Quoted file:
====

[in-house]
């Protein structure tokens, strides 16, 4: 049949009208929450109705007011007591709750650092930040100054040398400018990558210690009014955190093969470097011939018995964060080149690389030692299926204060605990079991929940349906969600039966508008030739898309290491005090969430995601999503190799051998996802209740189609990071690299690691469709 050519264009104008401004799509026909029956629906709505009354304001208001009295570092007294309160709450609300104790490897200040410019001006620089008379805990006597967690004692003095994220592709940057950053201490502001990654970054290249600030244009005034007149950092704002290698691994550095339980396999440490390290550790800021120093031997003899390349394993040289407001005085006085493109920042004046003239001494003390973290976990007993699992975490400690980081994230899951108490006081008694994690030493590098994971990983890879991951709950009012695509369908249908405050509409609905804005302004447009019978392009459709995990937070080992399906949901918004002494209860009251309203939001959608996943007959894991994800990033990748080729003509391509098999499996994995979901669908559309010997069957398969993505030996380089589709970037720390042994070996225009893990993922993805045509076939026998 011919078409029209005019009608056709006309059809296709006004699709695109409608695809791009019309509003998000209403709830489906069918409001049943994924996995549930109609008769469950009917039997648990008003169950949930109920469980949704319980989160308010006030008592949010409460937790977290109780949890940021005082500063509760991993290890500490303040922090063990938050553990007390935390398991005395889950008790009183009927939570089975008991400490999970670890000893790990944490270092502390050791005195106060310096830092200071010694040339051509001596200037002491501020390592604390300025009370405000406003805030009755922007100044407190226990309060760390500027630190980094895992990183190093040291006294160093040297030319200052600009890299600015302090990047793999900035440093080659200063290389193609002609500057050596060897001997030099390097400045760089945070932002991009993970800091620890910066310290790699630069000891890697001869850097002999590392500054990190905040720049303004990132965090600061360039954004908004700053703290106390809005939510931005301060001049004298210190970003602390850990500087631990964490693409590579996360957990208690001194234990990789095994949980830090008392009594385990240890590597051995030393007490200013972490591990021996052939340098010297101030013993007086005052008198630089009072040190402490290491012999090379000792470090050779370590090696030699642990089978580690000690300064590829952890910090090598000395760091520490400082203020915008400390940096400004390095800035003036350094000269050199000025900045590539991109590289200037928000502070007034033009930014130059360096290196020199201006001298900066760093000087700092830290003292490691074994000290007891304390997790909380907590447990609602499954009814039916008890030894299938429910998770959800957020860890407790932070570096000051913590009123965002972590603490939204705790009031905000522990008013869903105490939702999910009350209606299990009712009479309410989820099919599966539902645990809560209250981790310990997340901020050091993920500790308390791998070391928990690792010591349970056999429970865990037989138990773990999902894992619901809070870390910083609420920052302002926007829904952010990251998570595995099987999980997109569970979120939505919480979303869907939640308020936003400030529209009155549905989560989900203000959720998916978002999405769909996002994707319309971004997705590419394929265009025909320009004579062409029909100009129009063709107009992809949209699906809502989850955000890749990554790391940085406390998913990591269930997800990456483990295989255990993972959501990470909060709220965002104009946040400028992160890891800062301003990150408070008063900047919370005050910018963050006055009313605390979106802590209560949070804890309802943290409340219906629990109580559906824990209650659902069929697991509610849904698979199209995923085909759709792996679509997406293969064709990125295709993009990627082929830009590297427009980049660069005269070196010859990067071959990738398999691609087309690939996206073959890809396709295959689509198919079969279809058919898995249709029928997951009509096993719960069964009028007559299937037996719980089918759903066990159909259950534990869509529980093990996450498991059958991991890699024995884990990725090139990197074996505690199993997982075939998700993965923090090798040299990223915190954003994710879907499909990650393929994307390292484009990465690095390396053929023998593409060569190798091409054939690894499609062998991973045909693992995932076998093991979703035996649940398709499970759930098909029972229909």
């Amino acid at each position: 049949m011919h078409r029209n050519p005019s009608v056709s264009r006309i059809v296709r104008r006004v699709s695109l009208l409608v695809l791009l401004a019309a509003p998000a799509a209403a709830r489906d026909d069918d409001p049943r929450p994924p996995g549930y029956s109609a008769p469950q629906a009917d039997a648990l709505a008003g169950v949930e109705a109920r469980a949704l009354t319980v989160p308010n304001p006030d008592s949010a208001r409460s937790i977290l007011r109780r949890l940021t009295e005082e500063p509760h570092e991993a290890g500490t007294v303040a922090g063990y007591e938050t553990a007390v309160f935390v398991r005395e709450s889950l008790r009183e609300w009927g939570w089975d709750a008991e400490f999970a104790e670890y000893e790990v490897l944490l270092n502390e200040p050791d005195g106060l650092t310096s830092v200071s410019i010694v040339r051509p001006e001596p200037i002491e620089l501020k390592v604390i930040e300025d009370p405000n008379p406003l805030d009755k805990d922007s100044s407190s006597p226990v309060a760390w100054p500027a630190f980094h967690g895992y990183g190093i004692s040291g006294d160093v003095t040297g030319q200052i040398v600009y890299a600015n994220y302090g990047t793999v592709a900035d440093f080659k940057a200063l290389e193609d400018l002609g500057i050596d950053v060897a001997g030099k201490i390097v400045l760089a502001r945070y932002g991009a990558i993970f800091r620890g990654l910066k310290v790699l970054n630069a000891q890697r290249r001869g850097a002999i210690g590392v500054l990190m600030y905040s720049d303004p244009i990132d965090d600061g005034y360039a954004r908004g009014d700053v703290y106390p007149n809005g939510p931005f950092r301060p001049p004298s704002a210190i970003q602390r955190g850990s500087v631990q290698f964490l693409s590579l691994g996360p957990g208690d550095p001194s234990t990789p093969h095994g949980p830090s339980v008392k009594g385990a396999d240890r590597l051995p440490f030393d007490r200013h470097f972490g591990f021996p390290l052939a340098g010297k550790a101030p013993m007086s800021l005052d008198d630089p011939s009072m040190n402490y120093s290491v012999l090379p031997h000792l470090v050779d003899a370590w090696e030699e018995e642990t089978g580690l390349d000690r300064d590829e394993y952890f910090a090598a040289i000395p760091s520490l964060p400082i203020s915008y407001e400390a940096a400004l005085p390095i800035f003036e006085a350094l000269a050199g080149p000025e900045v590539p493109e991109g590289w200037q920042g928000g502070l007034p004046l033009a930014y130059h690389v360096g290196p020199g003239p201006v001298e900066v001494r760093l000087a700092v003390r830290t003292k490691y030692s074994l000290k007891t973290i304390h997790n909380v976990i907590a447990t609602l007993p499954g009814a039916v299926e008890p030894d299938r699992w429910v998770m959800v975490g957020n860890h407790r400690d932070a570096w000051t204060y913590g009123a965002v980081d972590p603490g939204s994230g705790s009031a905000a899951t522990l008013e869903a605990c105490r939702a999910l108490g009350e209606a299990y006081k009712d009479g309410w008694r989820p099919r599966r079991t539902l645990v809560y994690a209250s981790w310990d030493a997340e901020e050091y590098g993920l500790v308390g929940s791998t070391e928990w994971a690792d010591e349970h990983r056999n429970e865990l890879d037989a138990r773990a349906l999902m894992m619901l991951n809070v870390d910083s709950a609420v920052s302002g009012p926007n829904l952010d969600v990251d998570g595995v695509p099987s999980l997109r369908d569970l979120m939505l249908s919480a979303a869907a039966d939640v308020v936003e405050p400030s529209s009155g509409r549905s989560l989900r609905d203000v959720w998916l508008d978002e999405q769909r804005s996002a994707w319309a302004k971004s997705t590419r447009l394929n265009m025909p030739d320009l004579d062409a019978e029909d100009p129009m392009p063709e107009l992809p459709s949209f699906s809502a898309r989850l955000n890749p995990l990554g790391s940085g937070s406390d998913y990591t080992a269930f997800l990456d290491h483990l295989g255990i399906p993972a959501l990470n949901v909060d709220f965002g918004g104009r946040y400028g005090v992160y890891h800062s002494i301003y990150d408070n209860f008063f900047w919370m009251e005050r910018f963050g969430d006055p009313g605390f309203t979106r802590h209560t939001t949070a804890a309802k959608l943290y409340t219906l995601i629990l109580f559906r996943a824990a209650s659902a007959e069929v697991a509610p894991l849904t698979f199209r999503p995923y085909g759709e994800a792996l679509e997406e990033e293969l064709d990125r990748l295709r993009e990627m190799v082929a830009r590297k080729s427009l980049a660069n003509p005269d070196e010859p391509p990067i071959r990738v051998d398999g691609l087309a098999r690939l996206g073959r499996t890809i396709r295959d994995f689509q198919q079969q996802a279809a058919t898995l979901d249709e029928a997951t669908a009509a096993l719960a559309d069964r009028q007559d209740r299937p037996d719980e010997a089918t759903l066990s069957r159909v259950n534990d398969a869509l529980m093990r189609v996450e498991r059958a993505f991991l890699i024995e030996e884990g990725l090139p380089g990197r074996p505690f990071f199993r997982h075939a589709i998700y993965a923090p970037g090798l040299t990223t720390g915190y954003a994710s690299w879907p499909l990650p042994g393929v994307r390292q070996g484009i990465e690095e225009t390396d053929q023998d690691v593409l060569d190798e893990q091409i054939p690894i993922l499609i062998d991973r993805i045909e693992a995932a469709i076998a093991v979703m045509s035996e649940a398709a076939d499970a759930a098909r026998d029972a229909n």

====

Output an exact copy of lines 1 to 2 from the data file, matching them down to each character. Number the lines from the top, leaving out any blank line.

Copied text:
[in-house]
């Protein structure tokens, strides 16, 4: 049949009208929450109705007011007591709750650092930040100054040398400018990558210690009014955190093969470097011939018995964060080149690389030692299926204060605990079991929940349906969600039966508008030739898309290491005090969430995601999503190799051998996802209740189609990071690299690691469709 050519264009104008401004799509026909029956629906709505009354304001208001009295570092007294309160709450609300104790490897200040410019001006620089008379805990006597967690004692003095994220592709940057950053201490502001990654970054290249600030244009005034007149950092704002290698691994550095339980396999440490390290550790800021120093031997003899390349394993040289407001005085006085493109920042004046003239001494003390973290976990007993699992975490400690980081994230899951108490006081008694994690030493590098994971990983890879991951709950009012695509369908249908405050509409609905804005302004447009019978392009459709995990937070080992399906949901918004002494209860009251309203939001959608996943007959894991994800990033990748080729003509391509098999499996994995979901669908559309010997069957398969993505030996380089589709970037720390042994070996225009893990993922993805045509076939026998 011919078409029209005019009608056709006309059809296709006004699709695109409608695809791009019309509003998000209403709830489906069918409001049943994924996995549930109609008769469950009917039997648990008003169950949930109920469980949704319980989160308010006030008592949010409460937790977290109780949890940021005082500063509760991993290890500490303040922090063990938050553990007390935390398991005395889950008790009183009927939570089975008991400490999970670890000893790990944490270092502390050791005195106060310096830092200071010694040339051509001596200037002491501020390592604390300025009370405000406003805030009755922007100044407190226990309060760390500027630190980094895992990183190093040291006294160093040297030319200052600009890299600015302090990047793999900035440093080659200063290389193609002609500057050596060897001997030099390097400045760089945070932002991009993970800091620890910066310290790699630069000891890697001869850097002999590392500054990190905040720049303004990132965090600061360039954004908004700053703290106390809005939510931005301060001049004298210190970003602390850990500087631990964490693409590579996360957990208690001194234990990789095994949980830090008392009594385990240890590597051995030393007490200013972490591990021996052939340098010297101030013993007086005052008198630089009072040190402490290491012999090379000792470090050779370590090696030699642990089978580690000690300064590829952890910090090598000395760091520490400082203020915008400390940096400004390095800035003036350094000269050199000025900045590539991109590289200037928000502070007034033009930014130059360096290196020199201006001298900066760093000087700092830290003292490691074994000290007891304390997790909380907590447990609602499954009814039916008890030894299938429910998770959800957020860890407790932070570096000051913590009123965002972590603490939204705790009031905000522990008013869903105490939702999910009350209606299990009712009479309410989820099919599966539902645990809560209250981790310990997340901020050091993920500790308390791998070391928990690792010591349970056999429970865990037989138990773990999902894992619901809070870390910083609420920052302002926007829904952010990251998570595995099987999980997109569970979120939505919480979303869907939640308020936003400030529209009155549905989560989900203000959720998916978002999405769909996002994707319309971004997705590419394929265009025909320009004579062409029909100009129009063709107009992809949209699906809502989850955000890749990554790391940085406390998913990591269930997800990456483990295989255990993972959501990470909060709220965002104009946040400028992160890891800062301003990150408070008063900047919370005050910018963050006055009313605390979106802590209560949070804890309802943290409340219906629990109580559906824990209650659902069929697991509610849904698979199209995923085909759709792996679509997406293969064709990125295709993009990627082929830009590297427009980049660069005269070196010859990067071959990738398999691609087309690939996206073959890809396709295959689509198919079969279809058919898995249709029928997951009509096993719960069964009028007559299937037996719980089918759903066990159909259950534990869509529980093990996450498991059958991991890699024995884990990725090139990197074996505690199993997982075939998700993965923090090798040299990223915190954003994710879907499909990650393929994307390292484009990465690095390396053929023998593409060569190798091409054939690894499609062998991973045909693992995932076998093991979703035996649940398709499970759930098909029972229909």